Making meaning with design

04 June 2019 | Education
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Sheryl with her pneumatic jacket (left) and sweater that insulate with air

The NUS Design and Environment’s Division of Industrial Design (DID) Graduation Show 2019 premiered on 31 May showcasing close to 80 innovative design projects by the Divison’s graduating cohort and undergraduates.

Themed "Synthesis", the projects explored the use of creative designs to promote better health, wellness and living. Head of DID, Dr Christian Gilles Boucharenc said that the projects featured span across the technical, artistic and economic dimensions of design, and “provide some strong and original answers to problems and issues observed in the world today.”

Indeed, the wide range of ideas and interests on display parallel the vision of the DID to incorporate a mix of artistic, humanistic, technological and business disciplines into design with the aim of improving lives. One such display was graduating student Sheryl Teng’s A Pneumatics’ Touch, which comprises a fashionable-looking pair of jacket and sweater made from a plastic-coated polyester cotton mix fabric that keep a wearer warm when inflated, with the pockets of air in the clothing acting as a form of thermal insulation.

Sheryl shared that she had noticed how warmwear tends to be bulky and difficult to carry around. This together with a keen interest in exploring the overlap between the utility and semantics of clothing led her to explore the idea of creating a “transformative” garment that can inflate with common travel amenities such as a hairdryer before it is worn, then flattened and packed, and ready for travel when needed. “Pneumatics is particularly interesting because by using something as simple and available as air, a multitude of transformative effects can be created,” she said.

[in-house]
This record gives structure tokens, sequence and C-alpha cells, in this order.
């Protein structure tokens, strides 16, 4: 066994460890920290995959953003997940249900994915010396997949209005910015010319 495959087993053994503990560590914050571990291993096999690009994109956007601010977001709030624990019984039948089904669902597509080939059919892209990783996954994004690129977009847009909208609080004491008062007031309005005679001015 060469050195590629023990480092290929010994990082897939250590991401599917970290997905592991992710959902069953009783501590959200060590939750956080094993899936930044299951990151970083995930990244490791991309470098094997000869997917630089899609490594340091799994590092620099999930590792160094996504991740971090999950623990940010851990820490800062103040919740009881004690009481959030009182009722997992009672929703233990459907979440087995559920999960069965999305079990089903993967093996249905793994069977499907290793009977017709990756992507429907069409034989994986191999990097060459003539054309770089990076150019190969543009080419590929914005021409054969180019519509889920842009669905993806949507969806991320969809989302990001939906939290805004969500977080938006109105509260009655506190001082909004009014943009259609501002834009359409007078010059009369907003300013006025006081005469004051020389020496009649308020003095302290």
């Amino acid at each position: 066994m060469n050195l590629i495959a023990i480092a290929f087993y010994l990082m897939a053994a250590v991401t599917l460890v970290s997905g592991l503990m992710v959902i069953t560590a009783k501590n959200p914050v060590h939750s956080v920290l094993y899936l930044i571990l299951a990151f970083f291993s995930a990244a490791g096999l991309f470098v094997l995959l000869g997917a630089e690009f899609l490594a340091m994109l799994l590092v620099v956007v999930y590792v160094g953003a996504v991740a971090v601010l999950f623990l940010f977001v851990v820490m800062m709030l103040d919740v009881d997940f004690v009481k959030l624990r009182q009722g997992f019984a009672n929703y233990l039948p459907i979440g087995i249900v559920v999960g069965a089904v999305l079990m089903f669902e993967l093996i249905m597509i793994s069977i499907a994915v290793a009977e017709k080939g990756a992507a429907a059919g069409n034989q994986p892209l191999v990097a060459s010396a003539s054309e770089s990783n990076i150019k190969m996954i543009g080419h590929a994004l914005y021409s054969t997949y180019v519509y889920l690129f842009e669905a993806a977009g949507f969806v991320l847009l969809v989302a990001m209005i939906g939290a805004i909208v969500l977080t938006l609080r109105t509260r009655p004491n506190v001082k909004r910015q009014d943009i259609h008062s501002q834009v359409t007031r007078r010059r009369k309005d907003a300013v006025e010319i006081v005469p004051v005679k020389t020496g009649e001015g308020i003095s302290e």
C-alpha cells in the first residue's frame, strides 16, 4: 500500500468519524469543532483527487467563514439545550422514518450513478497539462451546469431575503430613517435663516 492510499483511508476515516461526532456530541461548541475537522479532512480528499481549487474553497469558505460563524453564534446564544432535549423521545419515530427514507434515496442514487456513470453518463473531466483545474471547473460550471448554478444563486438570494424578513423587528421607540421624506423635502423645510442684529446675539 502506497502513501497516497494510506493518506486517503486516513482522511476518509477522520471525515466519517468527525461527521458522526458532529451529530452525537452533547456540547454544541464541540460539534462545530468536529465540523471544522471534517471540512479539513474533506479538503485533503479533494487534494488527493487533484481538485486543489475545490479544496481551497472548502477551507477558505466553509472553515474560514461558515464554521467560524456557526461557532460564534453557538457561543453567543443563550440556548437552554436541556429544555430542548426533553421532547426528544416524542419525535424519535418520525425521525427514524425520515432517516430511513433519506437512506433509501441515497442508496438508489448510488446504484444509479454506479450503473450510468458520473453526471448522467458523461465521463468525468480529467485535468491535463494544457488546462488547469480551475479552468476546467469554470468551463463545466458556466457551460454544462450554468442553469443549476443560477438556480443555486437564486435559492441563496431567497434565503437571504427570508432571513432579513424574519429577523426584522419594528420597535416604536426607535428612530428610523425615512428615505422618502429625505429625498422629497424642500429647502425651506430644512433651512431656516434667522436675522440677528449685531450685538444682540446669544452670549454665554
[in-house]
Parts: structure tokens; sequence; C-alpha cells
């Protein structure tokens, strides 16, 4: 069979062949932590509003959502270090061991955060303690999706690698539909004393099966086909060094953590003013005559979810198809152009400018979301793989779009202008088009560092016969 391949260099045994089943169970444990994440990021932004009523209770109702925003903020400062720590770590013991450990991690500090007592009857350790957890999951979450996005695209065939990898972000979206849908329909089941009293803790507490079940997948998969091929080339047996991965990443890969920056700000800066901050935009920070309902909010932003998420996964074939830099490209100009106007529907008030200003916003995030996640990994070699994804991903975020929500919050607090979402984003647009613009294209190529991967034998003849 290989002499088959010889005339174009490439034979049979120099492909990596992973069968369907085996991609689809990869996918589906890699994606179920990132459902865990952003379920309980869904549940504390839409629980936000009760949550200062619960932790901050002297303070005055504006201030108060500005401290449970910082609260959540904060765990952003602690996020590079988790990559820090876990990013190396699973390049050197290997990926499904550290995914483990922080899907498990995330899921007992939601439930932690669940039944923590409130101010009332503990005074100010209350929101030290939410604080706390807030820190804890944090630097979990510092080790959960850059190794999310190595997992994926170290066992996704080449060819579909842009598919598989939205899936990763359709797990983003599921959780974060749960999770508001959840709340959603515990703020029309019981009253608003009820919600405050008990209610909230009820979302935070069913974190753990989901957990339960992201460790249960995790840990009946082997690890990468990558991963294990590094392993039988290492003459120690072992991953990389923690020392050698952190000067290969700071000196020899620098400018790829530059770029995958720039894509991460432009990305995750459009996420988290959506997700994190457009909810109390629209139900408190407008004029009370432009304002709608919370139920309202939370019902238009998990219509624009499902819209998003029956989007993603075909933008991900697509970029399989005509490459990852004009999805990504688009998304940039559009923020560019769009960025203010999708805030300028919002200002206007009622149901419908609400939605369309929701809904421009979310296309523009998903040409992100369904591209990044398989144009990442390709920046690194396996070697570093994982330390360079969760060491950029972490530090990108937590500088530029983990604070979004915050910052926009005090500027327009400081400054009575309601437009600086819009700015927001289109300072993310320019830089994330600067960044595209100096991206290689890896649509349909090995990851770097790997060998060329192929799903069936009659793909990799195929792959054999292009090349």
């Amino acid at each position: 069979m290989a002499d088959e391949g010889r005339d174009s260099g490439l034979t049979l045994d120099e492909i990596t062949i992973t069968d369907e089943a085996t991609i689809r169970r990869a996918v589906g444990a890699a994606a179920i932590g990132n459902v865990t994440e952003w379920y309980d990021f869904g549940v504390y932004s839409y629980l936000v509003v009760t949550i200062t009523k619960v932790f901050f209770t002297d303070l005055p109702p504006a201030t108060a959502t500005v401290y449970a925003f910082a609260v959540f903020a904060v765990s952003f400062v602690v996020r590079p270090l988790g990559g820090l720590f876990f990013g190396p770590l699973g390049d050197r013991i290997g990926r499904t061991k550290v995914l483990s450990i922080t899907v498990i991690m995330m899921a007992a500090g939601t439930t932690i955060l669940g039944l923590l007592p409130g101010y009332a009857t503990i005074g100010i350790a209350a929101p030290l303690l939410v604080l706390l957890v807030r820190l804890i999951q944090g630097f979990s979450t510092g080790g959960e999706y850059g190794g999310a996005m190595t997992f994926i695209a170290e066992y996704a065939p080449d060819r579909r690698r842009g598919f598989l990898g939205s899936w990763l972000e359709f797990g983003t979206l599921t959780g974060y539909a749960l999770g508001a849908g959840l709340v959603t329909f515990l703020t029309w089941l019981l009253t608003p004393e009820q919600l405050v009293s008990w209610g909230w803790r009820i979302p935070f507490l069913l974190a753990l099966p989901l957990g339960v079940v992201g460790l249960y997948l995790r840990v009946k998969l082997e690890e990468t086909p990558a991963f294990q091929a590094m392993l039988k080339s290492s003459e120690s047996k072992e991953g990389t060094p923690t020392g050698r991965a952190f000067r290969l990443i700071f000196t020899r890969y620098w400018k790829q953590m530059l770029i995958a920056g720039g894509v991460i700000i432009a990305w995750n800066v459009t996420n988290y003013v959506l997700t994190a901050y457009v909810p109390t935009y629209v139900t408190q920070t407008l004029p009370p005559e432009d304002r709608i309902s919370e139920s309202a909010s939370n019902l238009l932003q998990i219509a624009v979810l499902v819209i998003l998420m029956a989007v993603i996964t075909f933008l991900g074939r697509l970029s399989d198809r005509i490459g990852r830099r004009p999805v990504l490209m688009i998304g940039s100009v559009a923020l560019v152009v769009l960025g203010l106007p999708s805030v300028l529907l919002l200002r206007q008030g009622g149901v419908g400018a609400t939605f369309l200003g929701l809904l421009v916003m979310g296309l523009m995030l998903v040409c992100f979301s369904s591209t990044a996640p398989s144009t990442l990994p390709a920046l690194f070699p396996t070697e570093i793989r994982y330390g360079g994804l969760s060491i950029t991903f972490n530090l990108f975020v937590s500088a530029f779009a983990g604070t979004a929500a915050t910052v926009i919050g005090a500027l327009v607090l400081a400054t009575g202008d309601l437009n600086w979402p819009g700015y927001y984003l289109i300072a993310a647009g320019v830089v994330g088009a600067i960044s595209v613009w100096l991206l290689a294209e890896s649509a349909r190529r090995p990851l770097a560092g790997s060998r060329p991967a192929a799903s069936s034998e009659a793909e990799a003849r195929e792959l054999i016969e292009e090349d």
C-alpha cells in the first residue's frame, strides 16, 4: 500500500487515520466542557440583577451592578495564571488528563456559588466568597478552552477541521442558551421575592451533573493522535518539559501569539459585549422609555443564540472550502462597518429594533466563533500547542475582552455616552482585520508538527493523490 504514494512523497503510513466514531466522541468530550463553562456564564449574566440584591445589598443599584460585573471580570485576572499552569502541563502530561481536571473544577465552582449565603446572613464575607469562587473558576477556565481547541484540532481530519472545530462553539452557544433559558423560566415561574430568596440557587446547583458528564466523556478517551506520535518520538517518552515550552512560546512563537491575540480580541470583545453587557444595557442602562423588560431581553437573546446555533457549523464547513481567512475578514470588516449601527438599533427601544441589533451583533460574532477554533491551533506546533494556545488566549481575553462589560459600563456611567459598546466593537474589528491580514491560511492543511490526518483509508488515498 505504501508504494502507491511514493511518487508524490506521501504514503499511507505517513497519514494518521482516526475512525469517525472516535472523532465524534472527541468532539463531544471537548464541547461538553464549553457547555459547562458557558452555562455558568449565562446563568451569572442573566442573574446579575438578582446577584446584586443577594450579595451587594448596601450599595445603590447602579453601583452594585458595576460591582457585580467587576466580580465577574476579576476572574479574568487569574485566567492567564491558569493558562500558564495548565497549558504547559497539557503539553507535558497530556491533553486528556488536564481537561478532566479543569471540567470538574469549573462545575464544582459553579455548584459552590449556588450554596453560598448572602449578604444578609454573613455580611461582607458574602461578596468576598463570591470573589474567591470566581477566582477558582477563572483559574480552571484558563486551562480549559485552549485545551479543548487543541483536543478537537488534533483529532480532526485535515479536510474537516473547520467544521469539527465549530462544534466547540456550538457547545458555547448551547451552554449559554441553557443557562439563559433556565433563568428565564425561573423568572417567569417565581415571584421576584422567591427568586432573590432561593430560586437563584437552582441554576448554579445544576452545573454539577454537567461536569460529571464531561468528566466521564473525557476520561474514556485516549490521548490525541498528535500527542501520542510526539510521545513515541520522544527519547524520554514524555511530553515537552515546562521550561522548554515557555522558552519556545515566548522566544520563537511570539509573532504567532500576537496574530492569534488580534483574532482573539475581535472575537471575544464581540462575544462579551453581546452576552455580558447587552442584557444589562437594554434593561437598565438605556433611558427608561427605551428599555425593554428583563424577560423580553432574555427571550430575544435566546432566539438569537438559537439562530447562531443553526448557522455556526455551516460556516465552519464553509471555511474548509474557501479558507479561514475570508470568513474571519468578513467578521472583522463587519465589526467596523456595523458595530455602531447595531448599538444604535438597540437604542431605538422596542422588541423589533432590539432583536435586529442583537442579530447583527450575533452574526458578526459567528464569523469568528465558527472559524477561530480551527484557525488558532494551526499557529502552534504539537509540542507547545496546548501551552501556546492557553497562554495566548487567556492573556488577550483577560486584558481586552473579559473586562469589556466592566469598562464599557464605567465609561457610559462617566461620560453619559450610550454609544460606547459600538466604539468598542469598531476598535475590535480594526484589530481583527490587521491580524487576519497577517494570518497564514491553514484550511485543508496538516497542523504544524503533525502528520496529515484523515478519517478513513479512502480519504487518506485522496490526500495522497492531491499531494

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Jia Jun demonstrating how Romo should be used

For graduating student Leung Jia Jun, it was his grandmother’s experience at a stroke rehabilitation centre that led him to create Romo, a portable shoulder gaming device designed for stroke rehabilitation on the go. Modelled after pinball, and consisting of a ball catcher, transport maze, tray and some wooden balls, the game challenges the patient to use his shoulder strength to pull the device’s handles in order to raise the ball catcher loaded with a ball to holes along a vertical board. Upon successful entry, the ball travels downwards pin-ball style to the tray for the next lift upwards.

Jia Jun shared how typical rehabilitative equipment are functional in nature and that patients easily lose interest in the exercises because of their repetitiveness. He said, “I decided to design something that injects fun into the exercises. Gamifying the rehabilitation experience engages the patient’s attention and motivates him to repeat the exercises.”

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The Qilin (left) and Pixiu of Qiu Xia’s Ji Jian Wu presents a contemporary take on these traditional fengshui objects

Inspired by the richness of Chinese culture embedded in fengshui articles, graduating student Lin Qiu Xia’s project Ji Jian Wu, which means ‘auspicious simple objects’ in Chinese, presented a series of fengshui items in contemporary design. Shaped in the form of “lucky” animals or shapes such as the Pixiu (mythical winged lion), Qilin (mythical hooved creature), horse and gourd, the items can be used for fengshui or as decorative gifts. In her research, Qiu Xia had observed how some fengshui practitioners have begun using objects outside of Chinese culture in their practice instead of traditional fengshui items, because they felt these items looked dated; which could remove the cultural significance of the products in the process.

She said, “Traditional fengshui objects reflect the rich imagination and culture of the Chinese who have created these items in their wish for better lives. I designed these to draw people’s attention back to the cultural stories and significance behind fengshui items. This is a new channel to pass down cultural heritage to a new generation, as well as open the door for foreigners to understand Chinese culture.”

Other innovative designs featured include a blood glucose simulator, a healing kit for postpartum women, and a book that teaches children the value of mistakes. The DID Graduation Show will run till 5 June at the SDE4 building.